An unknown history that exhibitions of art museums began to take place in the white space "White Cube"


ByLux & amp; Jourik

In recent years, a lot of art galleries and galleries have adopted a method of "exhibiting works with a margin in the white ceiling / white wall space", but at the beginning when the facility "art museum" was created In fact, the work was closely exhibited on the entire wall. The white exhibition space is "White cube(White cube) ", but why this exhibition method is currently mainstream, the art information site'sArtsyIt is revealed.

How the White Cube Came to Dominate the Art World
https://www.artsy.net/article/artsy-editorial-white-cube-dominate-art

Many of the museums that have continued until now have been made since the 18th century, including the British Museum in 1759 and the Louvre Museum in 1793. However, the display method of the work at that time was different from the present one, and it was that the works were densely arranged in one space. This was the influence of the Paris salon which spreads artworks tightly from the floor to the ceiling, and it was thought that visitors were more likely to compare the works by visitors.


Although the existence of the art museum as above became a longing for the artists, not only it but also attracted many spectators. In 1857, the number of visitors to the South Kensington Museum, the predecessor of the Victoria and Albert Museum, reached 456,000 a year, and in the 1870's more than 1 million visitors a year are recorded. And with the popularity of museums increasing the number of exhibits, the problem was "people and work too much".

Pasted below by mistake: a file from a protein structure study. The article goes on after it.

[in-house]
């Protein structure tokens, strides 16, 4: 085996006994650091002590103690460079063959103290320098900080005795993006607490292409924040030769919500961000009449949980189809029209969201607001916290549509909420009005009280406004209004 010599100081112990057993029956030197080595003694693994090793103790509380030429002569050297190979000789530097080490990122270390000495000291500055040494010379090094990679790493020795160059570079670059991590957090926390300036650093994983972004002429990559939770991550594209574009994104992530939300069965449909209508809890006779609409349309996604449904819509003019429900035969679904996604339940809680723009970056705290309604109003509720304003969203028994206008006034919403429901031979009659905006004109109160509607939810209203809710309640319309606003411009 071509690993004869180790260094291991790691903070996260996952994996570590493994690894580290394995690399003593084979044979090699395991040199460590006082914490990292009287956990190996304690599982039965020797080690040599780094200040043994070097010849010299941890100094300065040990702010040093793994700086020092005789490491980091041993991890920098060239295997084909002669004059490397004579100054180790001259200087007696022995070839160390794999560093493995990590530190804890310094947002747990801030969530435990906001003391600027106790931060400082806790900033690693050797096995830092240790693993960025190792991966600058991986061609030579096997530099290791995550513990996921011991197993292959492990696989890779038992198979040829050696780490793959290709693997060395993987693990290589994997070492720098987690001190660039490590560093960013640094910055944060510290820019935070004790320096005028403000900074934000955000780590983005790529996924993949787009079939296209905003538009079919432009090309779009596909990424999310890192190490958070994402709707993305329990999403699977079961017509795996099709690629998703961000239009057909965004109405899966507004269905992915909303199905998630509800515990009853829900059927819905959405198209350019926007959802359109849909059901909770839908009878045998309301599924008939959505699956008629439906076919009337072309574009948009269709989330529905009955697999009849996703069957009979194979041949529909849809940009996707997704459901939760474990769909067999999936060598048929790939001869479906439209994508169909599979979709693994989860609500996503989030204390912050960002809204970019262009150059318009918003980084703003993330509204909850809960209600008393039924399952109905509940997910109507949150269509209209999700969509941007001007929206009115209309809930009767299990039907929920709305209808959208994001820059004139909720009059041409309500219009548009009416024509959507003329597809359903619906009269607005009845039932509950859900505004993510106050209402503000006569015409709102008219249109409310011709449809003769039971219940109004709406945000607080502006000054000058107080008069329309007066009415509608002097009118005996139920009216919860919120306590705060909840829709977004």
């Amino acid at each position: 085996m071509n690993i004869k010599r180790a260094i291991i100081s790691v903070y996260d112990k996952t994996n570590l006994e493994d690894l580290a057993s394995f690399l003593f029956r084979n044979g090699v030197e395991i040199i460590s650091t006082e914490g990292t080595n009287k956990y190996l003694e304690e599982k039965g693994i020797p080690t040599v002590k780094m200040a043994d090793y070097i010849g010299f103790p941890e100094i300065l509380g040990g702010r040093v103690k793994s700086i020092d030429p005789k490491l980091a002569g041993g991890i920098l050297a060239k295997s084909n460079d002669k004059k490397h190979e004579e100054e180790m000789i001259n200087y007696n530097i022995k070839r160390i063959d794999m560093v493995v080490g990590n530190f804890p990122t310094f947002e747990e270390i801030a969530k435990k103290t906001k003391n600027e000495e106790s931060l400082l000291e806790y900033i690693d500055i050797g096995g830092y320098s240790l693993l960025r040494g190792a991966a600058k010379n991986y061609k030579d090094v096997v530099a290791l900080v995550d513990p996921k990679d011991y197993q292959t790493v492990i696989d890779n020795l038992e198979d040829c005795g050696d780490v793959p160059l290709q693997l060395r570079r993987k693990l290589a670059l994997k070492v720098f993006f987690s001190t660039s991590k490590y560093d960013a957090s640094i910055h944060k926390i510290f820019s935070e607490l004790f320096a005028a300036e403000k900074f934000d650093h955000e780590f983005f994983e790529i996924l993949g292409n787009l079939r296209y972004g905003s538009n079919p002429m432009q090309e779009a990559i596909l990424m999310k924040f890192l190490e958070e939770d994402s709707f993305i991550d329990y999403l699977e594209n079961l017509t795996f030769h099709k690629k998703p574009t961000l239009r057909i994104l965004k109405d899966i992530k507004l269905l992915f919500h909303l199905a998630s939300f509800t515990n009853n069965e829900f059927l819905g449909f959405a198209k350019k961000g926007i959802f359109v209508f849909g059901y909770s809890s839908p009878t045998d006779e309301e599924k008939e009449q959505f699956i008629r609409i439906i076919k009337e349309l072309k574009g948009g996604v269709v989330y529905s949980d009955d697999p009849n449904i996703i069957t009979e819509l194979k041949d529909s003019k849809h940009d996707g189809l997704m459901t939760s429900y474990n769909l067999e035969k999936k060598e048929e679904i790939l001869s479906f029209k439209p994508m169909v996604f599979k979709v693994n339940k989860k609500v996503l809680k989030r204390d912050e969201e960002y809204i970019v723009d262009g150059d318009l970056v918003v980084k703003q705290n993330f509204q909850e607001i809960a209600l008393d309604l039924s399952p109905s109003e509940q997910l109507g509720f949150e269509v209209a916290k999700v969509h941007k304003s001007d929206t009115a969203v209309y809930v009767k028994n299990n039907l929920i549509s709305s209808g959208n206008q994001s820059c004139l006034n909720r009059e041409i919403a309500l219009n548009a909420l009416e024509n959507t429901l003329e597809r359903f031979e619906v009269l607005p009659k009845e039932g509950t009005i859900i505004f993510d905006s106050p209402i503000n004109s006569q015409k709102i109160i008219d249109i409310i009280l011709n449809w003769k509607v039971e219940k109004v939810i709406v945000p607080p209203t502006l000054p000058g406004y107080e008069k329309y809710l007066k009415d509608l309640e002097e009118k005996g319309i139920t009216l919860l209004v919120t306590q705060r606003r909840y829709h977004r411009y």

According to Andrew McClellan, a professor of art history at Tufts University, he saw an opinion that from the late nineteenth century, art works should be shown away to avoid congestion. There was also criticism that displaying a lot of works in one place hinders thoroughly appreciating one work.

Following these criticisms, the National Gallery in London began experimenting on the location of the exhibition. Until then, visitors to the museum had to stretch their heads to see works in high places and squat down to see works in low places, but at the National Gallery the work is at the height of eyes I made it to exhibit. Then, by reducing the number of works exhibited on the wall this time, a part corresponding to "margin" was born, "color of the wall" became more important.

So the National Gallery replaced the grayish green wall with red. In the sensory physiology of those days, the red wall was thought to give a harmonious impression to the audience by combining paintings with cold colors and golden picture frame.


However, the effect of reducing the number of works displayed in one space was not limited to the problem of wall color. Initially when the museum was built there was a premise that "the work decorates on the wall", so there was no exhibition place of the work besides the wall. However, restricting the works displayed on one wall, of course, works that can not be decorated in the museum. Since a professional curator was not in the museum at that time, the problem emerged that there was no one who decided "Pictures to exhibit" "Pictures to keep without exhibition". And the "curatorial museum is too crowded" to "curator" occupation was created.